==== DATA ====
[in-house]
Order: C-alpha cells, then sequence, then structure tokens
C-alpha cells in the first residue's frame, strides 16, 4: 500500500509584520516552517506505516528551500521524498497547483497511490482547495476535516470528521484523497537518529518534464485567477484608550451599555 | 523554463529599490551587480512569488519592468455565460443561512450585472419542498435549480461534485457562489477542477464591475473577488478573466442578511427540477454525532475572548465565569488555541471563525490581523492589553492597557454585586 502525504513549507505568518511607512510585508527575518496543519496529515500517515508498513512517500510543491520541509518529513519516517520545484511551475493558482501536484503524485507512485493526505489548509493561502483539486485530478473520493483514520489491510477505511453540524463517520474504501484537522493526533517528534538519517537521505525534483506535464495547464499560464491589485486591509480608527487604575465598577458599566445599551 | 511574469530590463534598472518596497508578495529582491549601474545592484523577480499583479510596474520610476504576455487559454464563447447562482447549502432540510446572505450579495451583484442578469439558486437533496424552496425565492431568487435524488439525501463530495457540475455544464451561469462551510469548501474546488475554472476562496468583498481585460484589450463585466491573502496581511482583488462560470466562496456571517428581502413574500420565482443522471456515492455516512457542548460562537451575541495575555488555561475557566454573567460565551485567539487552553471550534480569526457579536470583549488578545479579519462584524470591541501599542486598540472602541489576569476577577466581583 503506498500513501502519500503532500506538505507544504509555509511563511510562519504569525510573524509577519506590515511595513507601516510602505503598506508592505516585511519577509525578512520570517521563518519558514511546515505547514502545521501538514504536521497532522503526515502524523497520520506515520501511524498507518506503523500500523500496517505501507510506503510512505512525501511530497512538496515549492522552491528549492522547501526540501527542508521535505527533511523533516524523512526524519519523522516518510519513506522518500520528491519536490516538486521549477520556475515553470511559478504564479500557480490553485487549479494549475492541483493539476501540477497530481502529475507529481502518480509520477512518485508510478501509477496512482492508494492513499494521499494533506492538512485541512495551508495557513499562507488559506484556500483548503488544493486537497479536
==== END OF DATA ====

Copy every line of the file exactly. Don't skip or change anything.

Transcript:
[in-house]
Order: C-alpha cells, then sequence, then structure tokens
C-alpha cells in the first residue's frame, strides 16, 4: 500500500509584520516552517506505516528551500521524498497547483497511490482547495476535516470528521484523497537518529518534464485567477484608550451599555 | 523554463529599490551587480512569488519592468455565460443561512450585472419542498435549480461534485457562489477542477464591475473577488478573466442578511427540477454525532475572548465565569488555541471563525490581523492589553492597557454585586 502525504513549507505568518511607512510585508527575518496543519496529515500517515508498513512517500510543491520541509518529513519516517520545484511551475493558482501536484503524485507512485493526505489548509493561502483539486485530478473520493483514520489491510477505511453540524463517520474504501484537522493526533517528534538519517537521505525534483506535464495547464499560464491589485486591509480608527487604575465598577458599566445599551 | 511574469530590463534598472518596497508578495529582491549601474545592484523577480499583479510596474520610476504576455487559454464563447447562482447549502432540510446572505450579495451583484442578469439558486437533496424552496425565492431568487435524488439525501463530495457540475455544464451561469462551510469548501474546488475554472476562496468583498481585460484589450463585466491573502496581511482583488462560470466562496456571517428581502413574500420565482443522471456515492455516512457542548460562537451575541495575555488555561475557566454573567460565551485567539487552553471550534480569526457579536470583549488578545479579519462584524470591541501599542486598540472602541489576569476577577466581583 503506498500513501502519500503532500506538505507544504509555509511563511510562519504569525510573524509577519506590515511595513507601516510602505503598506508592505516585511519577509525578512520570517521563518519558514511546515505547514502545521501538514504536521497532522503526515502524523497520520506515520501511524498507518506503523500500523500496517505501507510506503510512505512525501511530497512538496515549492522552491528549492522547501526540501527542508521535505527533511523533516524523512526524519519523522516518510519513506522518500520528491519536490516538486521549477520556475515553470511559478504564479500557480490553485487549479494549475492541483493539476501540477497530481502529475507529481502518480509520477512518485508510478501509477496512482492508494492513499494521499494533506492538512485541512495551508495557513499562507488559506484556500483548503488544493486537497479536